Wrapped Tokens: What Are Wrapped Tokens?

A wrapped token is a cryptocurrency token whose value is tied to that of another coin. Because the original asset is placed in a wrapper, a type of digital vault that permits the wrapped version to be formed on another blockchain, it’s termed a wrapped token.

What is the point of this? Diverse blockchains, on the other hand, have different functions. They’re also unable to communicate with one another. The Bitcoin blockchain is completely unaware of what is going on with the Ethereum blockchain. Wrapped tokens, on the other hand, can create additional bridges between different blockchains.

Have you ever been frustrated by the fact that you can’t use BTC on Ethereum? Is ETH available on the Binance Smart Chain? A coin’s value cannot be moved from one blockchain to another.

Wrapped tokens are a solution around this restriction and allow non-native assets to be used on a blockchain.

What is a Wrapped Token?

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A wrapped token is a cryptocurrency that has been tokenized. Its value is linked to the asset it symbolizes, and it can usually be redeemed (unwrapped) at any time. It usually refers to an asset that isn’t native to the blockchain on which it was created.

Wrapped tokens are similar to stablecoins in the sense that they derive their value from another asset. This is usually fiat currency in the case of a stablecoin. In the case of a wrapped token, it’s usually an asset that lives on another blockchain.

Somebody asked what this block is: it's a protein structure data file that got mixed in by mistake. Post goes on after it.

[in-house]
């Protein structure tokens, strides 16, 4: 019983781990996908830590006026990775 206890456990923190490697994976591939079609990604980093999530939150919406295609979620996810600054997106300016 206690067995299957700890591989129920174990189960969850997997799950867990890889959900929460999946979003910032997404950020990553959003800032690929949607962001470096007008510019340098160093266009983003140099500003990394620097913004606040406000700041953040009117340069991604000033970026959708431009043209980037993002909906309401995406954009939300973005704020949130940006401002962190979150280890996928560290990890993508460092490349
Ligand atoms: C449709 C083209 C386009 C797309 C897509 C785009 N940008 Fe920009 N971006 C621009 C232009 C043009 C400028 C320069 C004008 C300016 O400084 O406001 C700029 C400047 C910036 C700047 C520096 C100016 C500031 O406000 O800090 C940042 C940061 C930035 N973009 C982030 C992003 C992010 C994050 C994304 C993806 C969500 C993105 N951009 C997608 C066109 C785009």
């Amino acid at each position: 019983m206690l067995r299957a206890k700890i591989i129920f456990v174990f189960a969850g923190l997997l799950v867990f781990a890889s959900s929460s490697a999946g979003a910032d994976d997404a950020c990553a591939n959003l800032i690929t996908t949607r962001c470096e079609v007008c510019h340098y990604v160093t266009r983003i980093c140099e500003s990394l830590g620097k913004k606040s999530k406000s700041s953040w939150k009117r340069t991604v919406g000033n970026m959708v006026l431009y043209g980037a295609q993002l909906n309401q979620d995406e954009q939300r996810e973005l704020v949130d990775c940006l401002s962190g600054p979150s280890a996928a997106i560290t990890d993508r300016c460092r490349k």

Because blockchains are separate systems, there is no easy method to transfer data between them. Wrapped tokens improve interoperability across blockchains by allowing the underlying tokens to flow cross-chain.

It’s worth mentioning that ordinary users don’t have to worry about the wrapping and unwrapping procedure; they may just trade wrapped tokens like any other cryptocurrency. On Binance, for example, this is the WBTC/BTC market.

How Does Wrapped Tokens Work?

Let’s look at Wrapped Bitcoin (WBTC), an Ethereum-based tokenized version of Bitcoin. WBTC is an ERC-20 token that is designed to be pegged to the value of Bitcoin at one-to-one, allowing you to use BTC on the Ethereum network.

Wrapped tokens usually need a custodian, which is an entity that retains an equivalent amount of the asset as the wrapped amount. A merchant, a multisig wallet, a DAO, or even a smart contract can serve as the custodian. In the case of WBTC, the custodian must keep 1 BTC for every 1 WBTC minted. On-chain proof of this reserve exists.

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But how does the process of wrapping work? The custodian receives BTC from a merchant. After that, the custodian mints WBTC on Ethereum based on the amount of BTC sent. The merchant submits a burn request to the custodian when the WBTC has to be converted back to BTC, and the BTC is released from the reserves. The custodian can be compared to a wrapper and unwrapper. In the instance of WBTC, a DAO is in charge of adding and removing custodians and merchants.

While some members of the community refer to Tether (USDT) as a wrapped token, this isn’t the case. Tether does not maintain the precise amount of physical USD for each USDT circulating in their reserves, despite the fact that USDT commonly trades one-for-one with USD. Instead, cash and other real-world cash equivalents, assets, and loan receivables make up this reserve. The concept, though, is fairly similar. Each USDT token functions as a wrapper around a fiat USD.

Wrapped Ethereum tokens